Anyway, a decade or so after the Eltro most of these jobs were done using digital boxes like what my friend, Ricky Factor (of Eventide Clockworks) designed and dubbed: a "Harmonizer." You may have heard of (or even used) one of them. Later on, for my own time compression and expansion and pitch changing tasks, I got a (British) AMS dmx-15-80s, which had perhaps the least audible artifacts to pitch shifting available at that time (Ricky's newest "Ultra" Harmonizers are even better). Such rack mounts made tempo changing a bit more complicated than using an Eltro. You'd have to vary the tape recorder's speed with one device (a VSO, or variable speed oscillator), and then bring the pitch back to normal with the processor box. But it worked nicely, indeed, and sounded better than the Eltro (no head-crossover constant-rate flutter). Plus it could do it in Stereo! In another dozen years Sound Designer was released, and the familiar DAW (digital audio workstation) paradigm became standard for high quality audio. That's still the platform on which such audio processing tasks are performed. Nevertheless (*sniff*), long live the Eltro -- the device which started it all!
Postscript: as I tried to describe the events above, more memories of working at Gotham Recording Studios (located near the corner of West 46th Street and Fifth Avenue) flooded back, first time in many, many years. So it was probably worth it to create this unimportant new page. And what may not be clear above is a perception that required the more mature perspective of time. You see, the PEOPLE in that studio were really a special, supportive group, the kind you find in a large city. They were men and women of all ages and sizes, a kaleidoscope of nationalities, personalities, races, and skill sets. I've mentioned Herb Moss and Helena Sterling above. I also think fondly of patient Joe Smith, generous Dio (his last name escapes me, but he played a pretty mean pipe organ at a large church in Harlem), endearing Martha Glass, all of whom worked in the marketing and shipping area. I met pros like Arnie Rosen and chief engineer, Jack Wallace, his assistants: Jack Franz, good friend Bob Schwarz, and the man who wired my recording console, Donald Longmore. Jay Windwer was Gotham's soft-spoken manager who "tried to herd cats" with our eclectic group of recording engineers (I was a novice member of the team). He was always fair, diplomatic and knowledgeable. A few years ago (through this website) I heard again from Jay, and also from Eric Toline, another capable, amiable former-Gotham engineer. I miss you all -- thanks for the memories! (I'm not generally good with names, but if I remember a few more, I'll add them here.)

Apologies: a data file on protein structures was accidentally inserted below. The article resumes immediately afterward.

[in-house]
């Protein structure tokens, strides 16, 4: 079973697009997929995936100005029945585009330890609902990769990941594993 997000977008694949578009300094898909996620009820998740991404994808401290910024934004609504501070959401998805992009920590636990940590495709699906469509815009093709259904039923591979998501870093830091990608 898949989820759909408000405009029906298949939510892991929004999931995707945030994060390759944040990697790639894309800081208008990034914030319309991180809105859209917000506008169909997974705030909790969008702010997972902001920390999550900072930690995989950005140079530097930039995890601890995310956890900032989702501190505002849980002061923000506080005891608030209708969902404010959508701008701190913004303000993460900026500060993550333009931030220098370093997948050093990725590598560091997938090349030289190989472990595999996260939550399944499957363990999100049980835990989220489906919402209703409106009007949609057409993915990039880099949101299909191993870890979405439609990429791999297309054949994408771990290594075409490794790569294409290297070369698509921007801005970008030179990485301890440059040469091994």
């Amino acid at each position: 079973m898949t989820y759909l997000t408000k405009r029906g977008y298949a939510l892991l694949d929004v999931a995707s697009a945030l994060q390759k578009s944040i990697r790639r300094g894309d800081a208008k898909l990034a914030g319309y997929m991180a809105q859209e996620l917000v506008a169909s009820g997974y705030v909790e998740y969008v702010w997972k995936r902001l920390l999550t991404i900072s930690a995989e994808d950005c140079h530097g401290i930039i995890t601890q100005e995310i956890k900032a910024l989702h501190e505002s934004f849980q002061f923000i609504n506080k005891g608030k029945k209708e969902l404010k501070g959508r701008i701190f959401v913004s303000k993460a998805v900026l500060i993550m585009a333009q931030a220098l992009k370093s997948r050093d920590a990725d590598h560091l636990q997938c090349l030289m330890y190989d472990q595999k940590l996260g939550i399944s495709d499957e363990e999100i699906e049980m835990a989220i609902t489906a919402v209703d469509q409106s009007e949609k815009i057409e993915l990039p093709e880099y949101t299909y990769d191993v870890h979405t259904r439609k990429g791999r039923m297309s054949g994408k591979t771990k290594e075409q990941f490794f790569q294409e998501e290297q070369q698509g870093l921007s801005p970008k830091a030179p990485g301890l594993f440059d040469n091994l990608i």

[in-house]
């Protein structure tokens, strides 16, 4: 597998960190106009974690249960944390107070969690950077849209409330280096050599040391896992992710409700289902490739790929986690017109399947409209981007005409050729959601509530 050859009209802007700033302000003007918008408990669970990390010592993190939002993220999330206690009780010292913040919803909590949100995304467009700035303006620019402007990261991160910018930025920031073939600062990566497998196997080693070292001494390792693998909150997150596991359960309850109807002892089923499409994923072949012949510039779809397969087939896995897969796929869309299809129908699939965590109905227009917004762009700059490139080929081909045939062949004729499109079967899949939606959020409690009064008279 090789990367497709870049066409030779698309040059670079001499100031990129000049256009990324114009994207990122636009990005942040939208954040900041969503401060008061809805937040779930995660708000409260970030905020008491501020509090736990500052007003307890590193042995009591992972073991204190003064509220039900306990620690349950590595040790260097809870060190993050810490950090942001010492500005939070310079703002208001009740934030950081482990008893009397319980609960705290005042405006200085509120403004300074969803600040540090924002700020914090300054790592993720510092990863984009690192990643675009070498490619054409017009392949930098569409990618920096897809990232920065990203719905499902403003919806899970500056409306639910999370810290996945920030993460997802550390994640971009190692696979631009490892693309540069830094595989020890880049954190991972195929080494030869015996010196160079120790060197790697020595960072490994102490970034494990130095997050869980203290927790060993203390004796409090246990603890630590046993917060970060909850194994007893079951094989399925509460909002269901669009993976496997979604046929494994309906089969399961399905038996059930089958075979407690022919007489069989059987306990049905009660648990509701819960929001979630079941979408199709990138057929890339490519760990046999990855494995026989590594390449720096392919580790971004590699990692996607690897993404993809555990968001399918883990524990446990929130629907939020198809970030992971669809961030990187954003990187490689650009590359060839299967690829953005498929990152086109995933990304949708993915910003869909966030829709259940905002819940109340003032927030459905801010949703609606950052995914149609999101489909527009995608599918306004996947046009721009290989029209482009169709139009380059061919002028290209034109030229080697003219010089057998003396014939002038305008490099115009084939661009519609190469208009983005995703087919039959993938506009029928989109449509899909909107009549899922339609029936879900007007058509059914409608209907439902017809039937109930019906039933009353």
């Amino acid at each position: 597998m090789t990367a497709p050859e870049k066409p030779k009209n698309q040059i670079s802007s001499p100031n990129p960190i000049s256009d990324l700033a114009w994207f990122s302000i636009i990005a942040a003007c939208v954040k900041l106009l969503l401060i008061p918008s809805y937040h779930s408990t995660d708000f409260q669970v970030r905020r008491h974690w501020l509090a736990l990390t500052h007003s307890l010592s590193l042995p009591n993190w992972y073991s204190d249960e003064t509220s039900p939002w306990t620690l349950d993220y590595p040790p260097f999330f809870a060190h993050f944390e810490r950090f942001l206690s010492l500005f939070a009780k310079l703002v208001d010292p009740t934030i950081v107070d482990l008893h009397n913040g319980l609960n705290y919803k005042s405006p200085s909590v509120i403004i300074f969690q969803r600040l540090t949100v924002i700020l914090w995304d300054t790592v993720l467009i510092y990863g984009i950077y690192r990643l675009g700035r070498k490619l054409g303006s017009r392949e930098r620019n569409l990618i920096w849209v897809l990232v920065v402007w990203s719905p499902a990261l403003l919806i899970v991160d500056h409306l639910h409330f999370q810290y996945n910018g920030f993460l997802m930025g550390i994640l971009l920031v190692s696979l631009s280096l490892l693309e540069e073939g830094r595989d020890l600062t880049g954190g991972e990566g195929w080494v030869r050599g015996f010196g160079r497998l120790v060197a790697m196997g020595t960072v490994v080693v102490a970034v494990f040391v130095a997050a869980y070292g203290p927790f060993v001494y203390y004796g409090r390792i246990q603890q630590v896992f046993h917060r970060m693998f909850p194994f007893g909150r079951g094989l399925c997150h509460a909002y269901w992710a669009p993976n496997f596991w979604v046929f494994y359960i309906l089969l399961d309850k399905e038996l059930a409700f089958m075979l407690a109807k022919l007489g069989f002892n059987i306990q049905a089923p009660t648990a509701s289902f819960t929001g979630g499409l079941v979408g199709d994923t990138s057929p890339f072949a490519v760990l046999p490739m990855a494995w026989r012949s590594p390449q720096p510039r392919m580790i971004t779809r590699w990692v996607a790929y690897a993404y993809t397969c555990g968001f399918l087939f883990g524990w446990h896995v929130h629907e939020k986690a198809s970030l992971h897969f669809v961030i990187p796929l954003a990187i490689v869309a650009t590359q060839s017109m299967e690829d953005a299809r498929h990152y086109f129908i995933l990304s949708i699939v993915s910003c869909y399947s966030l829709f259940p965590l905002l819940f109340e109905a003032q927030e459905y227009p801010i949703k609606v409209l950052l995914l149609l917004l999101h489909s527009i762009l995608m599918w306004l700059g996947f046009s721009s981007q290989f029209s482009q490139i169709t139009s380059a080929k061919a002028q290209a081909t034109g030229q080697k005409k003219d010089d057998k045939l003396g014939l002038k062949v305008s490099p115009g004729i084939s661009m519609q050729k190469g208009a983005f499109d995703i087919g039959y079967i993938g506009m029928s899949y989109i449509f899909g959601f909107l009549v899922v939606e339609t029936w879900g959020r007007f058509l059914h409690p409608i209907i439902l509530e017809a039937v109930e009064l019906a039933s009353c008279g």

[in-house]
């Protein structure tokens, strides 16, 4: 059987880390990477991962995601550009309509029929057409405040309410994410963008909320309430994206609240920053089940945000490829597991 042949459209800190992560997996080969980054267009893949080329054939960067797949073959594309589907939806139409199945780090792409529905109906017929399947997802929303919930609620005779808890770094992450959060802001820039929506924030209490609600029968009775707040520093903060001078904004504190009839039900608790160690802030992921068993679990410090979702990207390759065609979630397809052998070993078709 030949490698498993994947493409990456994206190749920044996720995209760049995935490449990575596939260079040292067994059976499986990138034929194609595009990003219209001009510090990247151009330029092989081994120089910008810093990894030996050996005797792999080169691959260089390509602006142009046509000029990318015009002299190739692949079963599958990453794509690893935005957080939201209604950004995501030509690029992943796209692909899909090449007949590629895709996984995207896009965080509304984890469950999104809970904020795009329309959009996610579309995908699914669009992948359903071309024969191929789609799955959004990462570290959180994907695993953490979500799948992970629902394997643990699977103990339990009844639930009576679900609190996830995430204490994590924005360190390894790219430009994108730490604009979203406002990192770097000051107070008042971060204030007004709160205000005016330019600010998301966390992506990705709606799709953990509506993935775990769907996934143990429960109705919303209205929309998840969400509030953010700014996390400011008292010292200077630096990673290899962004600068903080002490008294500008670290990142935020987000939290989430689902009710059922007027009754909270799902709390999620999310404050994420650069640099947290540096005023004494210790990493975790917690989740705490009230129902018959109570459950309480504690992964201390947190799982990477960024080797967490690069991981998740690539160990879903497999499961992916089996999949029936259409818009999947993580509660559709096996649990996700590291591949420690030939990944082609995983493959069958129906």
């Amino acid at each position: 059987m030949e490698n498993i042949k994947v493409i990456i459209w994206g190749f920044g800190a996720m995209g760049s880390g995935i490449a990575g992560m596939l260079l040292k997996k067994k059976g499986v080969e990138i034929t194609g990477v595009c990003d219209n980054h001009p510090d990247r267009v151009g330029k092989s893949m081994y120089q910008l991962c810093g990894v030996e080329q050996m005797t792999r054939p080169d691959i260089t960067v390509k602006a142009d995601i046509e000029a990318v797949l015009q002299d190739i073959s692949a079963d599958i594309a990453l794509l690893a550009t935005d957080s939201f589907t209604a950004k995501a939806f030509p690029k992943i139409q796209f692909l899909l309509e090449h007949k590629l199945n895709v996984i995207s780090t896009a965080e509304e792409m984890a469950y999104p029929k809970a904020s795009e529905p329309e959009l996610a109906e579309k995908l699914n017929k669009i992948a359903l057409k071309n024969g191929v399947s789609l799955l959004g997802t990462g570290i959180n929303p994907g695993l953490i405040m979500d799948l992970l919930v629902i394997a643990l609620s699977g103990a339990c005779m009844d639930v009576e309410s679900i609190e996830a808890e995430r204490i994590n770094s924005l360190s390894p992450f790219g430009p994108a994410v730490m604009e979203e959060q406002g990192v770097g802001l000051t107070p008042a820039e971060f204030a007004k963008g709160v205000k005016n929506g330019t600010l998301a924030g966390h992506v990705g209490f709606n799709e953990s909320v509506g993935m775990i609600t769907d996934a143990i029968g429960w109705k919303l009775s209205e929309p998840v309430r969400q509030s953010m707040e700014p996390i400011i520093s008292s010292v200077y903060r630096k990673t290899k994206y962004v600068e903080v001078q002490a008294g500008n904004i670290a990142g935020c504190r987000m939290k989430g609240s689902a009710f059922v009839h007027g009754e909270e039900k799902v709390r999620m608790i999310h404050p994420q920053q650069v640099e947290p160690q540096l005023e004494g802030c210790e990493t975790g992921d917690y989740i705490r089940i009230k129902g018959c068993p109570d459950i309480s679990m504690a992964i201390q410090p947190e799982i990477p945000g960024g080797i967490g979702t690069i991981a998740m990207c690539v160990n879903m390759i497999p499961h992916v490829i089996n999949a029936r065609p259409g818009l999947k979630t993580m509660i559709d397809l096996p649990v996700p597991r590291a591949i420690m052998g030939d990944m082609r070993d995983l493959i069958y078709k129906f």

And now, to read, save, or print the original Eltro descriptive brochure, which was created by my late friend, Steve Temmer, of Gotham Audio (for his ISI division: "Infotronic Systems Inc."), you may access the PDF file HERE. (It's under a megabyte.) There's also a zipped version of the file HERE, choose whichever works better on your computer, with my compliments. It's a perfect way to remind ourselves that excellent, innovative technology didn't just explode into reality in the past five or ten years. There were pioneering examples of great ideas that arrived on the scene much too early to hit the serendipity of "an idea whose time has come." Even the Mark II we're discussing here had its own precursors: there existed a few related rotational playback head prototypes in Germany from before WWII and again in the 50s and early 60s (I assume leading to a Mark I...).
It's true, the newest pitch/tempo tools that anyone can run on a modern computer can generally run rings around those venerable electromechanical devices like the Eltro. But that all being said, there really was something quite special and fun about working with, handling, adjusting, these early physical tools, especially when so beautifully crafted. That's something that obviously doesn't exist with software emulations -- different paradigms. Such thoughts inevitably take me back to a time when mature versions of exactly the same principles embodied by these brilliant, intricate hardware tools, could be found only in a daydream, something that wouldn't exist for decades to come...

--Wendy Carlos, New York City, July 2008